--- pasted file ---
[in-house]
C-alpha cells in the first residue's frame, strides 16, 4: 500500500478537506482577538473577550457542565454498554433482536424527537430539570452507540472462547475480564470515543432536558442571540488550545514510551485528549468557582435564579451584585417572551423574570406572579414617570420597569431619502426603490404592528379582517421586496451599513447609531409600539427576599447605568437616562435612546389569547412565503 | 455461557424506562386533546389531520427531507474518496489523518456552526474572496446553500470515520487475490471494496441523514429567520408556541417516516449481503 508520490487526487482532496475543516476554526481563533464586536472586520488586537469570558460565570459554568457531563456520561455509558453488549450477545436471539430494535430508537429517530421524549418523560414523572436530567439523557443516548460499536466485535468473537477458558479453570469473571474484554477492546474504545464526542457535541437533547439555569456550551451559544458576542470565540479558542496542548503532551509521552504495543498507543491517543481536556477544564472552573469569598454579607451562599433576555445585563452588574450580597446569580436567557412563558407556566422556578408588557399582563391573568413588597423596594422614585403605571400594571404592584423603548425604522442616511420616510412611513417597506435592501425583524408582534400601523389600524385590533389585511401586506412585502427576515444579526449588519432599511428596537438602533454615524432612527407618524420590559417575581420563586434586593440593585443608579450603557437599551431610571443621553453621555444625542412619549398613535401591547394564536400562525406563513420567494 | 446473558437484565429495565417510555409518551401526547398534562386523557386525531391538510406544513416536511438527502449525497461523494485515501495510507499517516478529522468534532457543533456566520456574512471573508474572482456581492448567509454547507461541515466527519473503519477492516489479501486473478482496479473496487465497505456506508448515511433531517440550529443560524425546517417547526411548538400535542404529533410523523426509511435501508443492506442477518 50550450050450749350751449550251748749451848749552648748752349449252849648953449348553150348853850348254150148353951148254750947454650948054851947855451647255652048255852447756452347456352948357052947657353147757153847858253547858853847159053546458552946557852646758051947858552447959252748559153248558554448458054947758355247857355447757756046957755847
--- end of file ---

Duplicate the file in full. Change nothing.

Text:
[in-house]
C-alpha cells in the first residue's frame, strides 16, 4: 500500500478537506482577538473577550457542565454498554433482536424527537430539570452507540472462547475480564470515543432536558442571540488550545514510551485528549468557582435564579451584585417572551423574570406572579414617570420597569431619502426603490404592528379582517421586496451599513447609531409600539427576599447605568437616562435612546389569547412565503 | 455461557424506562386533546389531520427531507474518496489523518456552526474572496446553500470515520487475490471494496441523514429567520408556541417516516449481503 508520490487526487482532496475543516476554526481563533464586536472586520488586537469570558460565570459554568457531563456520561455509558453488549450477545436471539430494535430508537429517530421524549418523560414523572436530567439523557443516548460499536466485535468473537477458558479453570469473571474484554477492546474504545464526542457535541437533547439555569456550551451559544458576542470565540479558542496542548503532551509521552504495543498507543491517543481536556477544564472552573469569598454579607451562599433576555445585563452588574450580597446569580436567557412563558407556566422556578408588557399582563391573568413588597423596594422614585403605571400594571404592584423603548425604522442616511420616510412611513417597506435592501425583524408582534400601523389600524385590533389585511401586506412585502427576515444579526449588519432599511428596537438602533454615524432612527407618524420590559417575581420563586434586593440593585443608579450603557437599551431610571443621553453621555444625542412619549398613535401591547394564536400562525406563513420567494 | 446473558437484565429495565417510555409518551401526547398534562386523557386525531391538510406544513416536511438527502449525497461523494485515501495510507499517516478529522468534532457543533456566520456574512471573508474572482456581492448567509454547507461541515466527519473503519477492516489479501486473478482496479473496487465497505456506508448515511433531517440550529443560524425546517417547526411548538400535542404529533410523523426509511435501508443492506442477518 50550450050450749350751449550251748749451848749552648748752349449252849648953449348553150348853850348254150148353951148254750947454650948054851947855451647255652048255852447756452347456352948357052947657353147757153847858253547858853847159053546458552946557852646758051947858552447959252748559153248558554448458054947758355247857355447757756046957755847